Synopses & Reviews
A former anthropologist, Susan Hiller has, since the late 1970s, forged an interface between critical writing and a visual art practice in which feminist and postcolonial cultural politics are fused with idiosyncratic explorations of science, magic and the continuing lure of psychoanalysis. In a 2001 interview, she stated, What I think art provides is something like an instigation or an enhanced awareness of how we are all collaboratively and creatively implicated in making a culture. This comprehensive volume compiles previously published essays, interviews, papers, lectures and other ephemera which document Hiller's incisive interventions into contemporary debates on the shifting roles of art and theory. Structured in three sections, the book--part of JRP]Ringier's Positions series--is simultaneously theoretical and deeply personal.
Born in Tallahassee, Florida Susan Hiller has lived and worked in London since the early 1970s.
This book is the most thorough and up-to-date survey of the work of Susan Hiller, one of most influential artists of her generation. Moving fluidly between film, audio, video, and projection, and drawing on found materials such as wallpaper, postcards, and audio interviews, Hillers large-scale installations have done much in recent decades to redefine what a work of art can be. Much of her work is centered on the subconscious mind and ideas of the paranormal, exploring close encounters, automatic writing, and extrasensory perception, among other subjects. This enthralling survey of her entire career, published to accompany a major Tate exhibition, includes a conversation between the critics Guy Brett and Yves-Alan Bois, and the artist.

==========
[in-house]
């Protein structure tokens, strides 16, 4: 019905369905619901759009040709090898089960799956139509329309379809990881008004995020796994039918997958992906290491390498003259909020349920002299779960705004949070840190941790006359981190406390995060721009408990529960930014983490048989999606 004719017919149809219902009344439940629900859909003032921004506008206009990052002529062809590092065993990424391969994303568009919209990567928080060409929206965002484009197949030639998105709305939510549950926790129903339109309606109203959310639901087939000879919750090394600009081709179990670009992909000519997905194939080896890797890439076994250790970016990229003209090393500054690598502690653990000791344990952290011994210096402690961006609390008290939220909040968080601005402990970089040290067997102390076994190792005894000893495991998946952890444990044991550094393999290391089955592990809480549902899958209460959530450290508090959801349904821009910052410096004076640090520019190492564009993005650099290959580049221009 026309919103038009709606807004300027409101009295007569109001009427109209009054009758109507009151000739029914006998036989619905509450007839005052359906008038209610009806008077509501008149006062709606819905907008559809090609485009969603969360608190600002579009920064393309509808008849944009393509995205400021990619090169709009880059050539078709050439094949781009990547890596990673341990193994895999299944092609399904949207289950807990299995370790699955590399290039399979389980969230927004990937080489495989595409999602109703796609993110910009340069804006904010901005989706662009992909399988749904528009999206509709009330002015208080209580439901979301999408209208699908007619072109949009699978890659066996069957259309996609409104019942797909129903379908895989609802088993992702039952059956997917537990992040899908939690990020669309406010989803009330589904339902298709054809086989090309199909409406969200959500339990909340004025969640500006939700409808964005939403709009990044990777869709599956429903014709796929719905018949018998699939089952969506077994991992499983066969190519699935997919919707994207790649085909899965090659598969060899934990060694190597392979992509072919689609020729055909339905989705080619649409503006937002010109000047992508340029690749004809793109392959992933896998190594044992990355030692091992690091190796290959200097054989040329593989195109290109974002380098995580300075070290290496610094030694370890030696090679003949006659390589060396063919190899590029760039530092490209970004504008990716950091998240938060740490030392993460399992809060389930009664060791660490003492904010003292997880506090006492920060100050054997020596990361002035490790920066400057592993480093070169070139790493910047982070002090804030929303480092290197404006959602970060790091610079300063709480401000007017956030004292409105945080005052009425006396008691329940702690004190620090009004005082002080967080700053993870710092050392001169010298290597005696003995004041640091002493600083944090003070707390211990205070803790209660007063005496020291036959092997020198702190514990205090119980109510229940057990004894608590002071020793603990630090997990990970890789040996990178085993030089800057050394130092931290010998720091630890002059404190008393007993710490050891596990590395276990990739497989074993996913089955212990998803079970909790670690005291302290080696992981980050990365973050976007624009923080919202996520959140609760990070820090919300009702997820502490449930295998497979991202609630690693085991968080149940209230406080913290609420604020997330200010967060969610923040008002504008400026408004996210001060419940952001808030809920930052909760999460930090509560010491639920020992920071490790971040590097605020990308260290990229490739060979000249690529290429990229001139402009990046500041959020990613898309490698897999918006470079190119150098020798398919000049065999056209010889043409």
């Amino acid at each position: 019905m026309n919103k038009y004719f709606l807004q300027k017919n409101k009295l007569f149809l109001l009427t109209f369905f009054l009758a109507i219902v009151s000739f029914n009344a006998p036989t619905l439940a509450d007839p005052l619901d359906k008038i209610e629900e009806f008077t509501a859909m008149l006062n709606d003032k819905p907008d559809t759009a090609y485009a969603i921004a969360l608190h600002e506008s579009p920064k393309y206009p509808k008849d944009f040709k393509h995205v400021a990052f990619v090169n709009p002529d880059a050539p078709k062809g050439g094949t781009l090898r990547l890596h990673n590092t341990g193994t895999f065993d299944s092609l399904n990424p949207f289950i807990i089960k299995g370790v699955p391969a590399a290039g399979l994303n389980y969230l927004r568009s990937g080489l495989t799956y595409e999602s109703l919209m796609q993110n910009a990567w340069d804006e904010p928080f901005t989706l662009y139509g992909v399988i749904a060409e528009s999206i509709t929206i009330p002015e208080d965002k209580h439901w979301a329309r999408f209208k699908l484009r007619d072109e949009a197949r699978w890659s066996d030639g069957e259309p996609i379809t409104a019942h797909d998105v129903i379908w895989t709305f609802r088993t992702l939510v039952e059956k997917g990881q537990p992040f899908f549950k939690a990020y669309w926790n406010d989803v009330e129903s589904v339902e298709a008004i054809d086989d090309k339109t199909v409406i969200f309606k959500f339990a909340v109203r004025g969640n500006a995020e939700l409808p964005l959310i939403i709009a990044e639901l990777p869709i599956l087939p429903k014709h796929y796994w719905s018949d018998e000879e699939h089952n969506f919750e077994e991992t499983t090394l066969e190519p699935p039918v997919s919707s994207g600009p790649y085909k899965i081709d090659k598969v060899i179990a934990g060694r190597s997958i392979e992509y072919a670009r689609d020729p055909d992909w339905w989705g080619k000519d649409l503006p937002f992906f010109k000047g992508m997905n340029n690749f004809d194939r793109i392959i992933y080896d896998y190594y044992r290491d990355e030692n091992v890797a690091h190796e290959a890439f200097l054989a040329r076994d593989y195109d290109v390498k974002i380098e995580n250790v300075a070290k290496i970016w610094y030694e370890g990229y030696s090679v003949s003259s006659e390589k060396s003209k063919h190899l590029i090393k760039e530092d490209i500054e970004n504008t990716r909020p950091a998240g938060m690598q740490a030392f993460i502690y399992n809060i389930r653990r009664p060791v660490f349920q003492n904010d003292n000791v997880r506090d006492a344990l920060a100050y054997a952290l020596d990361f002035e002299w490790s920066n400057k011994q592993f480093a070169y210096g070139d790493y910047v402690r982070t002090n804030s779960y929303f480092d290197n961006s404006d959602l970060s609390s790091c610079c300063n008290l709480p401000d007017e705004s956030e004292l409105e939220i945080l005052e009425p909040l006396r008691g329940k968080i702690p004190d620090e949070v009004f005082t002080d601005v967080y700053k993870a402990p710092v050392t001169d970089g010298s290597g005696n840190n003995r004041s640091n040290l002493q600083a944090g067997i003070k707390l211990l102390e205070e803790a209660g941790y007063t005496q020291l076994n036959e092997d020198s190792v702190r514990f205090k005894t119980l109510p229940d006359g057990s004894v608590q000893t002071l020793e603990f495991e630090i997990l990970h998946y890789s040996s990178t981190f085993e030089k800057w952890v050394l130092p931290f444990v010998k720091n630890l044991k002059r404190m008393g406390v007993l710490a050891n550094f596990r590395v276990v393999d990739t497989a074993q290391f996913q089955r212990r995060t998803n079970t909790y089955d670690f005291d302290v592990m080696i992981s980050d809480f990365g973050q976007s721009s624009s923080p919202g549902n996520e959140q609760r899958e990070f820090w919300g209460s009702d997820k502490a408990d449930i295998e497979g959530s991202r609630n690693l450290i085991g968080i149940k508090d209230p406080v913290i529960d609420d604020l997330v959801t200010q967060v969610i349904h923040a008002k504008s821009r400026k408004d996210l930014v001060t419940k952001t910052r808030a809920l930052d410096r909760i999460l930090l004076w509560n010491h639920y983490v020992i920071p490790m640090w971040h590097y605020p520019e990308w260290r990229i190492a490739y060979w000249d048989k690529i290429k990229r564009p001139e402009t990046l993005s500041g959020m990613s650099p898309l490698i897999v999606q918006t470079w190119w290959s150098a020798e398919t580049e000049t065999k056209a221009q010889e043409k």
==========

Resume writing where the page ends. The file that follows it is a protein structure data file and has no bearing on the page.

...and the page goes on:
About the Author
Ann Gallagher is head of collections (British Art) at Tate. Yves-Alain Bois is a professor at the Institute for Advanced Studies, Princeton, New Jersey. Guy Brett is a London-based art critic, curator, and lecturer on art. Jörg Heiser is coeditor of Frieze magazine. Alexandra Kokoli is a lecturer in critical and contextual studies at Grays School of Art. Jan Verwoert is a freelance writer and art critic.